Nahum depicts war with distinct poetic devices.  He describes war first in stark, concrete terms (vv. 3-5), and then in metaphor (6-9).  One participant noted that this chapter sees particularly poetic, with a clear meter.  The rhythm is staccato up to this point–short lines of only a few words.  While the words evoke chaos the style of the writing pulls us through like we’re riding a horse: da-da-DUM, da-da-DUM.  (The Hebrew of v. 10, moreover, offers wonderful alliteration: buqah u-mevuqah u-mevullaqah!  “Devastation, desolation, and destruction!”)  First, crimson and chaos characterize the war in stark, concrete terms.  Next, the author describes the defeat of Nineveh with metaphors.  The city floods out as the moaning women flee (vv. 6-7).  The flood continues as the city’s treasures are ransacked (vv. 8-9).  The starkness of war ends with the dissipation of the great city.

The images contrast sharply with the image of Nineveh previously in Jonah, where the “great city” was a three-day journey across (Jonah 3:3).  Now it is being drained of everything.  What was a vast lake is reduced to a puddle.  But rather than a slow, methodical drain, the loss comes through chaotic, bloody violence brought by the Lord.

Nineveh was amorally looking out for its own interests without any opposition, like a lion (vv. 10-12), but now is brought down in stature.  The lion is an image that would have resonated in the ancient Near East.  A Somali friend described to me the terror of night falling in the desert and the threat of lions in East Africa–this is the feeling Nineveh evoked.  Lions, though, are not evil, but amoral.  They eat to survive and to feed their young.  So Nineveh’s power operated amorally; for the strong to survive, they need to take the necessary resources.  The problem comes when Nineveh assumes that they are at the top of the “food chain,” which is the Lord’s position.  Pride is the downfall of Nineveh.  Nineveh will end with complete annihilation (v. 13).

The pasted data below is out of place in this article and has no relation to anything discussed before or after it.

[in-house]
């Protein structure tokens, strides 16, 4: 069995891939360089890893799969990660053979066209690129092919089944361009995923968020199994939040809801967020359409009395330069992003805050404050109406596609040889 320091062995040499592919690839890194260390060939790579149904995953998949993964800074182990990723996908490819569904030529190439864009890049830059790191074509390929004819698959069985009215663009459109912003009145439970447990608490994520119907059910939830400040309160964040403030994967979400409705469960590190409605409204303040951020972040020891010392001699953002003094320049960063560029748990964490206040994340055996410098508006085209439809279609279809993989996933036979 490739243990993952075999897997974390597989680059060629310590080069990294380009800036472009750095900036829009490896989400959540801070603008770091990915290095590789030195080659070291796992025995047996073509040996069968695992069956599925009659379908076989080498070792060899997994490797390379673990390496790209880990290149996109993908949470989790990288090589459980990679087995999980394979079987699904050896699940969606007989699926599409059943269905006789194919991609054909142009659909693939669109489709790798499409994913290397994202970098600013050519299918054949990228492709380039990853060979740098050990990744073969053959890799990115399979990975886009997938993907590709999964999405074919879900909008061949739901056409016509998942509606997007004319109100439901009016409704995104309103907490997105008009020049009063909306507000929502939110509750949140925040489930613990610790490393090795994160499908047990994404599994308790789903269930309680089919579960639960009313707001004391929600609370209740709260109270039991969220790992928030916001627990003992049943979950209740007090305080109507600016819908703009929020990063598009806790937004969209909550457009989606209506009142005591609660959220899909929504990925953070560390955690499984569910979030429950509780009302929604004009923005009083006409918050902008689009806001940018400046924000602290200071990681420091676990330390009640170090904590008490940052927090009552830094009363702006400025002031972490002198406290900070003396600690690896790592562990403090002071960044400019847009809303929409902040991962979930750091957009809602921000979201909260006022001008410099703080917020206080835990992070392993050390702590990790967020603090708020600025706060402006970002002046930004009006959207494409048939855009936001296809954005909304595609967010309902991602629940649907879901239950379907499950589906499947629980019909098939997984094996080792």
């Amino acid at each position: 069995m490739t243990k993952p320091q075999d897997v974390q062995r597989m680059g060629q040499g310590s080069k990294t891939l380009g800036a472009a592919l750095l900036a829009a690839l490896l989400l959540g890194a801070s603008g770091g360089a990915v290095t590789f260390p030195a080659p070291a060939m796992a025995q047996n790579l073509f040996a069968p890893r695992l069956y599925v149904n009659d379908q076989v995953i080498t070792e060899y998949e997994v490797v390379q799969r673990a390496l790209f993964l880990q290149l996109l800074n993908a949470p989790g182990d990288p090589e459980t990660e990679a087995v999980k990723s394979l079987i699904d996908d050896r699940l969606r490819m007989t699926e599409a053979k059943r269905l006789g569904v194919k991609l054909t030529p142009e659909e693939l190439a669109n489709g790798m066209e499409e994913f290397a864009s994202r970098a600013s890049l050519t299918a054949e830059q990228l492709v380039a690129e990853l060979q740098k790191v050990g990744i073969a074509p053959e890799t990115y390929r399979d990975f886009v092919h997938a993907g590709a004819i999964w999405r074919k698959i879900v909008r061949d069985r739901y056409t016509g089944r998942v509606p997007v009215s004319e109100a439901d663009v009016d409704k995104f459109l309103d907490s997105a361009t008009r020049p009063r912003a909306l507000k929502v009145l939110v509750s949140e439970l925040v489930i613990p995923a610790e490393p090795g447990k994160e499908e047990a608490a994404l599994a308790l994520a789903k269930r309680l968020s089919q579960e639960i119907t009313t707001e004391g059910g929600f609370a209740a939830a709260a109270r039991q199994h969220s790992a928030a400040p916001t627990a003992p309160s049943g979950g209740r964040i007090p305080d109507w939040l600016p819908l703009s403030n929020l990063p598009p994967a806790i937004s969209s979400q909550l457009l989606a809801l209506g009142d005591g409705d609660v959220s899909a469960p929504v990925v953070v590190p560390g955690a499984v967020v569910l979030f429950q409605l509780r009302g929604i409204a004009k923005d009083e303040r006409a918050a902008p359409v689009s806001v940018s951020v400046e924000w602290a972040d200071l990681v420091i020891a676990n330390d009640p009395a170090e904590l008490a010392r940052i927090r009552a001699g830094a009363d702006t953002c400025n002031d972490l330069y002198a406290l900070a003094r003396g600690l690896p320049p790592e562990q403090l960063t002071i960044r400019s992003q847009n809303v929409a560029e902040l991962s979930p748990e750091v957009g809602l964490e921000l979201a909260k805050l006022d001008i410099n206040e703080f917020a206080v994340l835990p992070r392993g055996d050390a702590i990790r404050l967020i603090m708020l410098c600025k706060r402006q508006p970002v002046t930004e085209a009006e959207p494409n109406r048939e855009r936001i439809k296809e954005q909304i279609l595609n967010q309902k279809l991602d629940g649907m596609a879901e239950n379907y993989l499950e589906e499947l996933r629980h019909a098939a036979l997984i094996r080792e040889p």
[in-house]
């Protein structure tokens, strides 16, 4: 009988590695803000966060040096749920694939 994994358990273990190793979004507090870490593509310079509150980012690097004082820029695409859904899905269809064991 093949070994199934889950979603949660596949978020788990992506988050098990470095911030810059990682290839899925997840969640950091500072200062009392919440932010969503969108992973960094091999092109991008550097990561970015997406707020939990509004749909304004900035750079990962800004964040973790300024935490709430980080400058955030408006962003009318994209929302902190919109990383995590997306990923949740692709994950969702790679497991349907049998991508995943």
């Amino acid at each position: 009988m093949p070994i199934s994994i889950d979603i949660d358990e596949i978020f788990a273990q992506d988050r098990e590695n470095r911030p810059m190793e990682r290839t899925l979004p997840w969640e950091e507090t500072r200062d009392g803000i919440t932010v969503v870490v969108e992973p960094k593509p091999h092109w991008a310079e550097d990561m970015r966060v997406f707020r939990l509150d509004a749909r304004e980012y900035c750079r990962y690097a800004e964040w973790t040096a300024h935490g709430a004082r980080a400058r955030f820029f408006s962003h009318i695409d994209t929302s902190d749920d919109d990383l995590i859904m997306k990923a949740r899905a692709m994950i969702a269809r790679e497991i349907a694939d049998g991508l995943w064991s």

The deliberate chaos of the Lord works against Nineveh but in Israel’s favor.  Nevertheless, as I mentioned early on, this invective against Nineveh is in Hebrew and thus aimed at an Israelite audience.  What purpose does it serve, then, other than propaganda?  On the one hand, the Lord reminds Israel that Nineveh–the overwhelming threat–is brought down so that Israel can be lifted up again.  On the other hand, pride of being at the top brought Nineveh down.  As we saw in Jonah, Nineveh is not always so proud; she is capable of profound repentance.  Nineveh became a constant threat to the weak, not out of malice, but out of the nature of its power.  Coming out from under oppression is good news for Israel, but rising to the top can be dangerous for Israel, as well.  As Israel rises in stature, she must cautiously and deliberately focus on her inability to gain or maintain her own power.

The One Who Creates the Trouble IS the Refuge in Times of Trouble

The older children and teens began the study of Nahum and were immediately struck by the wrath of the Lord–vengeance, punishment, whirlwind, storm, dried up sea and river, withering blossoms, earthquakes, indignation, anger, fire, shattering rock–this is the fury of the Lord.  In the midst of all these descriptions of wrath, the text barely mentions, “The Lord is slow to anger” (Nah. 1:3)  Let’s hope He is really slow to anger.

And then a word of hope in the midst of chaos: “The Lord is good, a refuge in times of trouble.  He cares for those who trust in him.” (Nah 1:7)  Could it be the very one who creates the trouble serves as a refuge for those who trust Him?

I likened this tswimo the time my dad began teaching my sister and me to swim.  We were on the farm, and our swimming hole was a muddy pond.  We couldn’t see the bottom and creatures of moss floated everywhere.  We were young, probably ages 2 and 3.  Because I showed my fear, my younger sister was determined to express her confidence.  She jumped in first and squealed with delight as Dad swam with her on his back.  Dad bobbed in the middle of the water with his arms extended toward me, “Jump.  You can’t learn to swim if you don’t get in.  Don’t worry; you’ll be safe if you keep hold of me.”   Disobedience was never an option in dealing with my dad, but I remember two distinct feelings.  1) I was upset that he should cause so much trouble for me.  2) Once I was in the water, no matter how angry I was at my dad, there was no way I was going to let go of him.  While Dad was trying to peel my tight grip from his neck, I imagine my sister got a little cocky and swam out too far on her own.  We saw her arms flailing and a look of panic between facefuls of water.  My dad reached her quickly and reminded her of the boundary he had marked for her to swim safely.

Trouble will come and go for all people.  For those who think they can conquer it alone, it is an “overwhelming flood” of destruction (Nah. 1:8).  But for those who trust in the one who controls the chaos, they will be saved.

Matthew’s Question